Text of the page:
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24 Hours in Balestrand, Norway

24 Hours in Balestrand, Norway


In the late 1800s, inspired by artist communities in France and Spain, a group of painters settled in Balestrand and created their own artist colony, captivated by Balestrand's light and natural beauty.  Thanks to its unique positioning on the fjord, this charming town allows for the sun to set for what seems like three hours each summer night.  The artists, natural aesthetics that they were, built gorgeous homes with Norsk inspired details, adding to Balestrand's draw.  Even Kaiser Wilhem I liked to holiday here up until World War I.

Why Go

This fjord town is only three and half hours from Bergen and an easy detour from the popular Norway in a Nutshell tour.  With a world class museum and plenty of plein air activities to enjoy, Balestrand is a worthy stop for history, art, and nature lovers.

What to Do

Visit the Norwegian Museum of Travel and Tourism aka Norsk Reiselivsmuseum  | The building of the museum was 30 years in the making and just opened in 2016.  A mix of modern architecture and raw mountainside, the architects built the structure into and out of the existing bedrock and the result is a perfectly laid out, gorgeous mix of nature and design.  The exhibits inside are of the same caliber - well curated chronicles of the history of travel and tourism in Norway.  You could easily spend a whole day in here.  Bonus: their gift shop was hands down the classiest of all the ones we visited in the fjords.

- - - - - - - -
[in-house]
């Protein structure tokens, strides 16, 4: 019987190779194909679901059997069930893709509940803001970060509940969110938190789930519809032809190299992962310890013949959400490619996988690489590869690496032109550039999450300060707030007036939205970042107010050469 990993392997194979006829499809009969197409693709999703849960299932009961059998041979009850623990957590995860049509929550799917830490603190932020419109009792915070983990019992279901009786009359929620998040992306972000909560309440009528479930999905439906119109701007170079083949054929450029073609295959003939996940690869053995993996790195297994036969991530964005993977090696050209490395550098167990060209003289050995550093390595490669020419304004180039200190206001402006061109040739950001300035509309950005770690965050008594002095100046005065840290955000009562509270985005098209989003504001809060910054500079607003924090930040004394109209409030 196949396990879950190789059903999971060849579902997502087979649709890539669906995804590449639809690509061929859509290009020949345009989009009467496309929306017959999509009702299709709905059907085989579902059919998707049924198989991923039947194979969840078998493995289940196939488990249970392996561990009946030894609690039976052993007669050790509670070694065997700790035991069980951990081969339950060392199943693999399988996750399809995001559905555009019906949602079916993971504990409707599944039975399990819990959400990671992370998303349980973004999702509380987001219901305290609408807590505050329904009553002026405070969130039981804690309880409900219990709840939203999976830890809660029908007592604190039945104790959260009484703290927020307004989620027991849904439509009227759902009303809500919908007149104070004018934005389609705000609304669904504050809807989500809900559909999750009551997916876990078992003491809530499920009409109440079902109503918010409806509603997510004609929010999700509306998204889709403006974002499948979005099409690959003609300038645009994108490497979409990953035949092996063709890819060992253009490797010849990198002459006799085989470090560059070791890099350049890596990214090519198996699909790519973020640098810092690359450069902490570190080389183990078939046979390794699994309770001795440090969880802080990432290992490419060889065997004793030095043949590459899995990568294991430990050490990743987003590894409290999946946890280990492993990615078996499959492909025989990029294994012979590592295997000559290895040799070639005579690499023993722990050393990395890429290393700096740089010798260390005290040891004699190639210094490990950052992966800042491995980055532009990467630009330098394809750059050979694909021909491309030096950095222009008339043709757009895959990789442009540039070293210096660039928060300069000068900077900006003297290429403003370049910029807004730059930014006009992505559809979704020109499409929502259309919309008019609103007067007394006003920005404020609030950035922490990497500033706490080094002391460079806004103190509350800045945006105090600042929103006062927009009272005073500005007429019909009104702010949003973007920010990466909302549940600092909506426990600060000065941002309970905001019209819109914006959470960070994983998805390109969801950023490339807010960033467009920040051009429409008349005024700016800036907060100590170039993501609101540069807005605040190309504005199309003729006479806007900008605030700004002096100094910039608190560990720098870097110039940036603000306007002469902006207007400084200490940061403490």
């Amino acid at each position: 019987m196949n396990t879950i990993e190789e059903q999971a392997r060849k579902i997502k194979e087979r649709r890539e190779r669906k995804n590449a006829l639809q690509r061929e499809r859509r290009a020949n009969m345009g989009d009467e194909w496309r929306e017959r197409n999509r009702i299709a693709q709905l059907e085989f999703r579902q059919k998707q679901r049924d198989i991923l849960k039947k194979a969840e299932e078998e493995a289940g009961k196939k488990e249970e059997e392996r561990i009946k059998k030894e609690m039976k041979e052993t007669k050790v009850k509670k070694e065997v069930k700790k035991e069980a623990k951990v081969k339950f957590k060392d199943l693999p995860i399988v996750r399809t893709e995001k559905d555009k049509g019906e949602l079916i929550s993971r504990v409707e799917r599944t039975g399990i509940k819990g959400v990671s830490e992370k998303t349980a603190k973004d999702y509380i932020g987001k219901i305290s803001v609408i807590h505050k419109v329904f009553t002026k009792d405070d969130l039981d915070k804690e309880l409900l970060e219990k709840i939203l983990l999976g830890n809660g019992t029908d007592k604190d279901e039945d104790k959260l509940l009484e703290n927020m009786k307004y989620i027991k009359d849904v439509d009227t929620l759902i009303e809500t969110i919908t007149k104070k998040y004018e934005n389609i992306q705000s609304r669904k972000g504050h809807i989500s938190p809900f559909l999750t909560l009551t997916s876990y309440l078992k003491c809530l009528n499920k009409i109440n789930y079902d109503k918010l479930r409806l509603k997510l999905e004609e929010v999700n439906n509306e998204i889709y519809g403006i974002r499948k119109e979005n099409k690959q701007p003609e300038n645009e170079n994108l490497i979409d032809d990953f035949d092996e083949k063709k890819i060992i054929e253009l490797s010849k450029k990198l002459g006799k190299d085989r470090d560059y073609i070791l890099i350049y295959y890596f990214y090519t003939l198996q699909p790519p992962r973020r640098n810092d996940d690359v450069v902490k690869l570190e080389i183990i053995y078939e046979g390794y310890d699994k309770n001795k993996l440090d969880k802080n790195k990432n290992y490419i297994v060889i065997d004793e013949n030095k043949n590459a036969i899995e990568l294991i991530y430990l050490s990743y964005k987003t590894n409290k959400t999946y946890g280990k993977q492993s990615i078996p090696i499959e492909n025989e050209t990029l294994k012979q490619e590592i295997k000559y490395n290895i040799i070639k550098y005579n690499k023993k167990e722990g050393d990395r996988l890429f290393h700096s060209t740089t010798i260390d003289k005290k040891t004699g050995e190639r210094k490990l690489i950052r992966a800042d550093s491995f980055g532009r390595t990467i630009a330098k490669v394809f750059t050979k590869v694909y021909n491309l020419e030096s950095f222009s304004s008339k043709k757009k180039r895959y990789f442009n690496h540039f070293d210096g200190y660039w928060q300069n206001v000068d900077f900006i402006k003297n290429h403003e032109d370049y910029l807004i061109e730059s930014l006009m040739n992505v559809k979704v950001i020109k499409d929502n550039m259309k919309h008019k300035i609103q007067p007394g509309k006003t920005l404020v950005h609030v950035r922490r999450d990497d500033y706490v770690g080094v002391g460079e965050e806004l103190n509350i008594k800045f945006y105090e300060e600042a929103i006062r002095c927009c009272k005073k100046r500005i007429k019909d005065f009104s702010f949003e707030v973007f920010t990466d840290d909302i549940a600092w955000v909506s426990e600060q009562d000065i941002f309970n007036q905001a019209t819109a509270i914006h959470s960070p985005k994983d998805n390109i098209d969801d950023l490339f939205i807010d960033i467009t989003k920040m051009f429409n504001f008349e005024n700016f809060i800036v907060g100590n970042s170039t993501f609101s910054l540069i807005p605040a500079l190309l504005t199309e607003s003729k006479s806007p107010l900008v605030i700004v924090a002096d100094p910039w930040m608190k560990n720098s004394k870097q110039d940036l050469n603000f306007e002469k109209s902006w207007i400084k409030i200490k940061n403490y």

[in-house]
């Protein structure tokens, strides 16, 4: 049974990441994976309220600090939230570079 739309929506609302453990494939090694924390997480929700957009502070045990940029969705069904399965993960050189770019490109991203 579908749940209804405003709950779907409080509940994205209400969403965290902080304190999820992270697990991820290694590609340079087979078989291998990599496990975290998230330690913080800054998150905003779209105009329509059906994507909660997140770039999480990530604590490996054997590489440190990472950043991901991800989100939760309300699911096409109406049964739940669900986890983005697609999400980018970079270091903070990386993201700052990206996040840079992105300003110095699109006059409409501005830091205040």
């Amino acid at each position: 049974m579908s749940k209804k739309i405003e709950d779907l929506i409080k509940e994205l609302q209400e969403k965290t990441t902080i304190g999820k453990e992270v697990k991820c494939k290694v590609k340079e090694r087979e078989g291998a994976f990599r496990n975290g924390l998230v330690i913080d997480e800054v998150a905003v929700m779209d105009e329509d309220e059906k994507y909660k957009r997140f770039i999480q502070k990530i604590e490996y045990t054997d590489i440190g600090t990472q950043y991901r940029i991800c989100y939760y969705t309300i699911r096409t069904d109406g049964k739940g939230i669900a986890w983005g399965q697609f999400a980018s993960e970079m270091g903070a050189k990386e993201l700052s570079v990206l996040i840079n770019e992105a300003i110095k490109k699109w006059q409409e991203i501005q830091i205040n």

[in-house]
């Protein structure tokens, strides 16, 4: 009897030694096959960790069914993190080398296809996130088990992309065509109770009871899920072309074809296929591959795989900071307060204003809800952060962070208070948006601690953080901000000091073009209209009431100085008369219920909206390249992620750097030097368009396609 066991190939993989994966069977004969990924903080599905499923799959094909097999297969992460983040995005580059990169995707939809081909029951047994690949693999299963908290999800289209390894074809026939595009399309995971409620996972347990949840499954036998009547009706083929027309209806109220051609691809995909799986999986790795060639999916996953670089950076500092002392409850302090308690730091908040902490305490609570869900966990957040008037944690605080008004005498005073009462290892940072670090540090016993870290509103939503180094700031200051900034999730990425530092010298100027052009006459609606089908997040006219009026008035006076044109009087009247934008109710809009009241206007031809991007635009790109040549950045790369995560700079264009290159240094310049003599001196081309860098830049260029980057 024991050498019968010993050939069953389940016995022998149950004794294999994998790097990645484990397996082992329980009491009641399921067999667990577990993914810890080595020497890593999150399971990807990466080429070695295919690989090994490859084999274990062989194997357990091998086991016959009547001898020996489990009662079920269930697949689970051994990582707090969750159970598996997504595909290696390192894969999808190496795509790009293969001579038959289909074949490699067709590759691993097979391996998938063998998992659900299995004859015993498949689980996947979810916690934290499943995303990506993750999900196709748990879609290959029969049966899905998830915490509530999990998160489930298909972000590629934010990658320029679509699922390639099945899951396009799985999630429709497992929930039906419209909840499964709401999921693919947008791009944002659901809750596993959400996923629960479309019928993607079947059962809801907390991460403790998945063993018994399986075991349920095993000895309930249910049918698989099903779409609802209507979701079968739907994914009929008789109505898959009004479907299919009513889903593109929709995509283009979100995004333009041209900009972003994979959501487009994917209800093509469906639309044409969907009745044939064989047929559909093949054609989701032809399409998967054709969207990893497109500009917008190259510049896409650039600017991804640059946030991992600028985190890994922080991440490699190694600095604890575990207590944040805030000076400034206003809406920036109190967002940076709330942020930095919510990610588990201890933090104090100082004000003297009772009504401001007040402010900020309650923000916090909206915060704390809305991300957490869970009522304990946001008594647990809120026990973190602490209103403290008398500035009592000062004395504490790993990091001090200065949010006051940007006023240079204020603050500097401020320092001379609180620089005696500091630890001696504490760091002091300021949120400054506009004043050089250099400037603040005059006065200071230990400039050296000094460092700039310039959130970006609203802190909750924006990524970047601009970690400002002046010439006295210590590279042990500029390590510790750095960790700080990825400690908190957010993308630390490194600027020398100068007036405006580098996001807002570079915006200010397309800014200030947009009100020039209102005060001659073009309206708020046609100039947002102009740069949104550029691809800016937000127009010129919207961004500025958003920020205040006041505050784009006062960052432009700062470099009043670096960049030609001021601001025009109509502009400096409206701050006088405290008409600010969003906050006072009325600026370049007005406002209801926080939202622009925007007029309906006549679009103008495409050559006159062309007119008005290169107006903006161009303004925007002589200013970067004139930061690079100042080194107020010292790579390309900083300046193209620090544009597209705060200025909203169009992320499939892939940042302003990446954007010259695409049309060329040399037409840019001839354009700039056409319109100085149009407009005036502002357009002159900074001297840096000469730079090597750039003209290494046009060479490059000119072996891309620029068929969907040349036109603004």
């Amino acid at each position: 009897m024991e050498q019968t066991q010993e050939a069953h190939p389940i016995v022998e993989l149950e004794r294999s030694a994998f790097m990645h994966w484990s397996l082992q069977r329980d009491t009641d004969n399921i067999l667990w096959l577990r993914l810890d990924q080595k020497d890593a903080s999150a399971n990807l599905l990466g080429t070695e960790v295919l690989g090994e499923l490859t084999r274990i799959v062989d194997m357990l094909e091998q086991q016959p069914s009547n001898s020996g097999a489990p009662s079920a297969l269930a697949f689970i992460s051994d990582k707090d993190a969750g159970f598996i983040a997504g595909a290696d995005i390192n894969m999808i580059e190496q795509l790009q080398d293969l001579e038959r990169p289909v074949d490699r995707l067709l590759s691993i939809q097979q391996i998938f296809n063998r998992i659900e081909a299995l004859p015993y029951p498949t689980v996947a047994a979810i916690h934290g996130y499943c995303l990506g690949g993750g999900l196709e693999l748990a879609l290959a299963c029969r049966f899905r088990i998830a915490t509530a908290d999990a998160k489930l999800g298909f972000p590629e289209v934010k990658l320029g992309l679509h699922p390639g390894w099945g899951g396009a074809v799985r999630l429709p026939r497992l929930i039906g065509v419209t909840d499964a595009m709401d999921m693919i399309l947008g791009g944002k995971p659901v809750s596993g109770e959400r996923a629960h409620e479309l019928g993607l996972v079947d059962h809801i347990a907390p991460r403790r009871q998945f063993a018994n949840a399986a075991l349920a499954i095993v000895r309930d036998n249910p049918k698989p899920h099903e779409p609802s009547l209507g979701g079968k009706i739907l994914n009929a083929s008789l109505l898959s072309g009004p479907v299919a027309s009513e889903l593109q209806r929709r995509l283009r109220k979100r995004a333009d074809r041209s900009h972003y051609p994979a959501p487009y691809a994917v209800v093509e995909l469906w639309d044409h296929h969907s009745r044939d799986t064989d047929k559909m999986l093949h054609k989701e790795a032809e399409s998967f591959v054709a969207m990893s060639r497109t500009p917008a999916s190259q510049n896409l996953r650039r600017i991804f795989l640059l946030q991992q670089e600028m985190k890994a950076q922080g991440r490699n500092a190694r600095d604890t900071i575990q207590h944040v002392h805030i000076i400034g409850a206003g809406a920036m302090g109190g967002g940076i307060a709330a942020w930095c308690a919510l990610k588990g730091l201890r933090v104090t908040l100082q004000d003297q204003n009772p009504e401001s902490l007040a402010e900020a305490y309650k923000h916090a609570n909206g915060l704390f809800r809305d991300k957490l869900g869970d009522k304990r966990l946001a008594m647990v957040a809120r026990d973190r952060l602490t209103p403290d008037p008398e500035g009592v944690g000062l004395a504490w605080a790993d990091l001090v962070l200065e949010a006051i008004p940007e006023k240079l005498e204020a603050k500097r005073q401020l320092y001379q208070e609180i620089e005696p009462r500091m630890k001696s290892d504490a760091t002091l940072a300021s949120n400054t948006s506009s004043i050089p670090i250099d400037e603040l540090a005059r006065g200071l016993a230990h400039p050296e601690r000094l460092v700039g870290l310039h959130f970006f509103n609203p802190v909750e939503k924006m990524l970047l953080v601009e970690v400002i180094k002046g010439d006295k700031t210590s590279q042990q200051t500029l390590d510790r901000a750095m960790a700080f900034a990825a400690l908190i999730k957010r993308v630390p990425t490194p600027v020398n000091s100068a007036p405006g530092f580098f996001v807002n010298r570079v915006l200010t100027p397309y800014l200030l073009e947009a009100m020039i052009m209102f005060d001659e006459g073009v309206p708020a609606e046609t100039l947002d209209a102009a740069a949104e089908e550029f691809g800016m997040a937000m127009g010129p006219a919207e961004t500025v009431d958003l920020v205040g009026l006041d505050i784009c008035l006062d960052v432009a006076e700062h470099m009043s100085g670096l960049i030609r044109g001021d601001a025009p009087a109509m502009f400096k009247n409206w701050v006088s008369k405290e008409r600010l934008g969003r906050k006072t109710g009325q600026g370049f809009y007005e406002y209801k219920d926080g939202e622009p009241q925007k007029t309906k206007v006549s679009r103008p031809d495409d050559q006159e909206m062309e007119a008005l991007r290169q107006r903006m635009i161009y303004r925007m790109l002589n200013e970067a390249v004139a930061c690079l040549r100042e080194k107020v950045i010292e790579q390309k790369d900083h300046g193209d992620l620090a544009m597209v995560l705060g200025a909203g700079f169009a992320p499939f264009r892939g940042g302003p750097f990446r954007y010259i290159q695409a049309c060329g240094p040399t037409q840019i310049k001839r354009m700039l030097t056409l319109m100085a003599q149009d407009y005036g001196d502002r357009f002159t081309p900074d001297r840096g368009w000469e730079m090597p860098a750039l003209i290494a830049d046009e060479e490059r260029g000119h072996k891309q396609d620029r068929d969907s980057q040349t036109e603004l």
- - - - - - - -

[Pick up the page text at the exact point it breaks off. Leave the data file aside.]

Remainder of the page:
Stop by St Olaf Church | An Anglican church built in the late 1800s in the style of traditional Norwegian stave churches.

Walk the grounds of the Kviknes Hotel | Built in 1877, "in Swiss style", the Kviknes is a gorgeous white building set right on the fjord.  The original portions of the hotel have been lovingly preserved and are a pleasure to explore.  We recommend walking the grounds at sunset to experience the beautiful light that has drawn tourists here for centuries or enjoying a game of giant chess on the Kviknes Hotel roof - complete with stunning views of the Sognefjord.

Row a boat or paddle a canoe in the fjord at Sognefjord Akvarium | A one hour boat rental is included in your visit, plus the history of Balestrand through 50 wood carvings, information on the Sognefjord, and 24 aquariums.  

Take a dip in a natural swimming pool | If you're brave and the weather is cooperating, take a dip in the cold ocean at one of the natural swimming pools in Balestrand.  If you stay at the Kviknes Hotel, you can recreate photographs from the Museum of Travel and Tourism by descending the for-hotel-guests-only ladder built into the rocks on the Kviknes property.  For the general public, however, head south on Villavegen road (the main road in Balestrand), and you'll come across a man-made swimming harbor popular with children, who don't seem to be bothered by the cool temperature of the water.

Where to Stay

The Kviknes Hotel has historical rooms, but was more than we wanted to spend.  The budget options are friendly to the pocketbook, but don't have much to offer besides a clean room and nice view.   Not bad, but nothing to highly recommend here.  Alternatively, we recommend staying at this Airbnb:

Airbnb | A centrally located and charming 3 bedroom holiday home would be the perfect place to spend a couple of nights in Balestrand.  For $117/night and a balcony with views of the Sognefjord, it's the obvious winner in the area.  But, book early.  This is a small town with a decent amount of visitors, places book up fast.  Use this link to book your trip and get $35 off.

Where to Eat

Ciderhuset | Ciderhuset serves organic Mediterranean/Norwegian cuisine from its perch within its apple orchard, overlooking the fjord.  The food here is served in small plates and was some of the best of our trip, particularly the pickled herring.  We recommend the flight of cider and ordering a mix of small dishes from both the Mediterranean and the Norwegian portions of the menu - they pair surprisingly well together!  All food is served on hand thrown ceramics made by local Norwegian artist, Magni Jensen, an added touch that we appreciated.

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